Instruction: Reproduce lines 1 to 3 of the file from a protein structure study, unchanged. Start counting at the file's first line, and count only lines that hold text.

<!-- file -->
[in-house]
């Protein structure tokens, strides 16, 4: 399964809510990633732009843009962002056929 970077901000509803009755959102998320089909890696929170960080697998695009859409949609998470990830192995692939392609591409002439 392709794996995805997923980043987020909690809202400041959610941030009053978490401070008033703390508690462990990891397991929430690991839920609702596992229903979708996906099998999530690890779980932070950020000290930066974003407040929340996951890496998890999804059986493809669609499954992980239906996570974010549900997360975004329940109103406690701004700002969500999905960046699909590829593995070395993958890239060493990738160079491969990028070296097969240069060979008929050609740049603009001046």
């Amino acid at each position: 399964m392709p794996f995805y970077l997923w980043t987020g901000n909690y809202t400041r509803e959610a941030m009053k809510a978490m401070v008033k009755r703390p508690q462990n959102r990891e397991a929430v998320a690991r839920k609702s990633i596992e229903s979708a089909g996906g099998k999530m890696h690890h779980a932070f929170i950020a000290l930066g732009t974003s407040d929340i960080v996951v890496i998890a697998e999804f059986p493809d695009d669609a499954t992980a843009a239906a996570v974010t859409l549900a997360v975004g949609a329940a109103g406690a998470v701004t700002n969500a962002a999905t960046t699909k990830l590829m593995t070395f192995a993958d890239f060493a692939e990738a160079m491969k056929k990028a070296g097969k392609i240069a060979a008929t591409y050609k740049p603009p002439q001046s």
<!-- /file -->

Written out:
[in-house]
């Protein structure tokens, strides 16, 4: 399964809510990633732009843009962002056929 970077901000509803009755959102998320089909890696929170960080697998695009859409949609998470990830192995692939392609591409002439 392709794996995805997923980043987020909690809202400041959610941030009053978490401070008033703390508690462990990891397991929430690991839920609702596992229903979708996906099998999530690890779980932070950020000290930066974003407040929340996951890496998890999804059986493809669609499954992980239906996570974010549900997360975004329940109103406690701004700002969500999905960046699909590829593995070395993958890239060493990738160079491969990028070296097969240069060979008929050609740049603009001046």
């Amino acid at each position: 399964m392709p794996f995805y970077l997923w980043t987020g901000n909690y809202t400041r509803e959610a941030m009053k809510a978490m401070v008033k009755r703390p508690q462990n959102r990891e397991a929430v998320a690991r839920k609702s990633i596992e229903s979708a089909g996906g099998k999530m890696h690890h779980a932070f929170i950020a000290l930066g732009t974003s407040d929340i960080v996951v890496i998890a697998e999804f059986p493809d695009d669609a499954t992980a843009a239906a996570v974010t859409l549900a997360v975004g949609a329940a109103g406690a998470v701004t700002n969500a962002a999905t960046t699909k990830l590829m593995t070395f192995a993958d890239f060493a692939e990738a160079m491969k056929k990028a070296g097969k392609i240069a060979a008929t591409y050609k740049p603009p002439q001046s």